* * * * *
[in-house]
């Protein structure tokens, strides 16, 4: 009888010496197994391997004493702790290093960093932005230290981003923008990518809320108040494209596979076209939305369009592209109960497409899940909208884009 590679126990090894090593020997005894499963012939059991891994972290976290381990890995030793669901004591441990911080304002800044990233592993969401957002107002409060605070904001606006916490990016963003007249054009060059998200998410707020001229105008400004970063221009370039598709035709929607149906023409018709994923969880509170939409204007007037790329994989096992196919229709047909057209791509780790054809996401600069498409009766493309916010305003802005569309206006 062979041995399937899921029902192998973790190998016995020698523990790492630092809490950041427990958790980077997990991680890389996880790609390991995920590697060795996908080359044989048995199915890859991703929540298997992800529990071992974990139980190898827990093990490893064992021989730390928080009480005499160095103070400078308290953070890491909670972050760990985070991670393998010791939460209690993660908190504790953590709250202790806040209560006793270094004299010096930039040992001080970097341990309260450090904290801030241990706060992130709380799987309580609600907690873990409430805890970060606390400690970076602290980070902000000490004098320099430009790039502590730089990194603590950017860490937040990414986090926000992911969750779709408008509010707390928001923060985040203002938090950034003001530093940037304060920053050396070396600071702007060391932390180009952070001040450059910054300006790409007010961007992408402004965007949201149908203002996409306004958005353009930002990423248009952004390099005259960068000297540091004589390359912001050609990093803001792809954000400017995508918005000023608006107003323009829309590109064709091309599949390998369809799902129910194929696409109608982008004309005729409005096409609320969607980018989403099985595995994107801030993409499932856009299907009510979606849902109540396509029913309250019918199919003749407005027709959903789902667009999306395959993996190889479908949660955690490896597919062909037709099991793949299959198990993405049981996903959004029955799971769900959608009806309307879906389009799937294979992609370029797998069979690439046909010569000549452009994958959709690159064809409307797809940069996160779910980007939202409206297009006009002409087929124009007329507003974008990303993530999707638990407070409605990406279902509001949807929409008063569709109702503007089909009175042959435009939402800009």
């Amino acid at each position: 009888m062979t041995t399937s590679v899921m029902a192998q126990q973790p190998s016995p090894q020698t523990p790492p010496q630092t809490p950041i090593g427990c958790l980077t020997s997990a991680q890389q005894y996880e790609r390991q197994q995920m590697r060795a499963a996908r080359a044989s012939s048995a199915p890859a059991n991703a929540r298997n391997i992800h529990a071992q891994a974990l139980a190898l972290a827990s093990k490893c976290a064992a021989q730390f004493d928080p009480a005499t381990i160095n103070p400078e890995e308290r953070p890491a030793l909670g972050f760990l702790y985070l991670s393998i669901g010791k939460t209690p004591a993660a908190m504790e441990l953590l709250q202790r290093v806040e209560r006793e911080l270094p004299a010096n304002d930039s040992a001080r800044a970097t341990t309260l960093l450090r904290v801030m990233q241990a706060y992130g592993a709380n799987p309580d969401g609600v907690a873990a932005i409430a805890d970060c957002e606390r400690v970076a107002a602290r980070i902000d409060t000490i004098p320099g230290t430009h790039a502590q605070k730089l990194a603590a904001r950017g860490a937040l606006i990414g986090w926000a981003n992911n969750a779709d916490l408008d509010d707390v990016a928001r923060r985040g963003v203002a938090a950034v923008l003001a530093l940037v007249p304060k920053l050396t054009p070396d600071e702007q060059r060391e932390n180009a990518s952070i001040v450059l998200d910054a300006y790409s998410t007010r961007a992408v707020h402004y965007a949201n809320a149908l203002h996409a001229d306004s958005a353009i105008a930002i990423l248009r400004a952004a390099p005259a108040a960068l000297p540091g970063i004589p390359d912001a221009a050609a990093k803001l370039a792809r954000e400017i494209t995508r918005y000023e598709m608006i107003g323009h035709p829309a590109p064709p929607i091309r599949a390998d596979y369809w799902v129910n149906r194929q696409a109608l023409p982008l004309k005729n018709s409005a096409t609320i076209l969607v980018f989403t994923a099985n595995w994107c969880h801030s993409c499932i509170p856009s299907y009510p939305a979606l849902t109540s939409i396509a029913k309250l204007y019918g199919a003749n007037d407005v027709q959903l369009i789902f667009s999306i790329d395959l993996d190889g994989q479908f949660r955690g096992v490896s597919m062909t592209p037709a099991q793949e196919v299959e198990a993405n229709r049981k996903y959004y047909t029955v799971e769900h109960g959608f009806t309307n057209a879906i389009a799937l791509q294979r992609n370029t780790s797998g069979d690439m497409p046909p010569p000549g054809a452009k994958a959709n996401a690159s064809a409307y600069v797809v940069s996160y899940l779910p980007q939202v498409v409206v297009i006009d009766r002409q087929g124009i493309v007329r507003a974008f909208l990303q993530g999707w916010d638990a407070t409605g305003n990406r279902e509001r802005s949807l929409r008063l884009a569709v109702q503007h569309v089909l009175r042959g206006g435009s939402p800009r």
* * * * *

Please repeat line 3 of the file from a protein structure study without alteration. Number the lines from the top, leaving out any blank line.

């Amino acid at each position: 009888m062979t041995t399937s590679v899921m029902a192998q126990q973790p190998s016995p090894q020698t523990p790492p010496q630092t809490p950041i090593g427990c958790l980077t020997s997990a991680q890389q005894y996880e790609r390991q197994q995920m590697r060795a499963a996908r080359a044989s012939s048995a199915p890859a059991n991703a929540r298997n391997i992800h529990a071992q891994a974990l139980a190898l972290a827990s093990k490893c976290a064992a021989q730390f004493d928080p009480a005499t381990i160095n103070p400078e890995e308290r953070p890491a030793l909670g972050f760990l702790y985070l991670s393998i669901g010791k939460t209690p004591a993660a908190m504790e441990l953590l709250q202790r290093v806040e209560r006793e911080l270094p004299a010096n304002d930039s040992a001080r800044a970097t341990t309260l960093l450090r904290v801030m990233q241990a706060y992130g592993a709380n799987p309580d969401g609600v907690a873990a932005i409430a805890d970060c957002e606390r400690v970076a107002a602290r980070i902000d409060t000490i004098p320099g230290t430009h790039a502590q605070k730089l990194a603590a904001r950017g860490a937040l606006i990414g986090w926000a981003n992911n969750a779709d916490l408008d509010d707390v990016a928001r923060r985040g963003v203002a938090a950034v923008l003001a530093l940037v007249p304060k920053l050396t054009p070396d600071e702007q060059r060391e932390n180009a990518s952070i001040v450059l998200d910054a300006y790409s998410t007010r961007a992408v707020h402004y965007a949201n809320a149908l203002h996409a001229d306004s958005a353009i105008a930002i990423l248009r400004a952004a390099p005259a108040a960068l000297p540091g970063i004589p390359d912001a221009a050609a990093k803001l370039a792809r954000e400017i494209t995508r918005y000023e598709m608006i107003g323009h035709p829309a590109p064709p929607i091309r599949a390998d596979y369809w799902v129910n149906r194929q696409a109608l023409p982008l004309k005729n018709s409005a096409t609320i076209l969607v980018f989403t994923a099985n595995w994107c969880h801030s993409c499932i509170p856009s299907y009510p939305a979606l849902t109540s939409i396509a029913k309250l204007y019918g199919a003749n007037d407005v027709q959903l369009i789902f667009s999306i790329d395959l993996d190889g994989q479908f949660r955690g096992v490896s597919m062909t592209p037709a099991q793949e196919v299959e198990a993405n229709r049981k996903y959004y047909t029955v799971e769900h109960g959608f009806t309307n057209a879906i389009a799937l791509q294979r992609n370029t780790s797998g069979d690439m497409p046909p010569p000549g054809a452009k994958a959709n996401a690159s064809a409307y600069v797809v940069s996160y899940l779910p980007q939202v498409v409206v297009i006009d009766r002409q087929g124009i493309v007329r507003a974008f909208l990303q993530g999707w916010d638990a407070t409605g305003n990406r279902e509001r802005s949807l929409r008063l884009a569709v109702q503007h569309v089909l009175r042959g206006g435009s939402p800009r």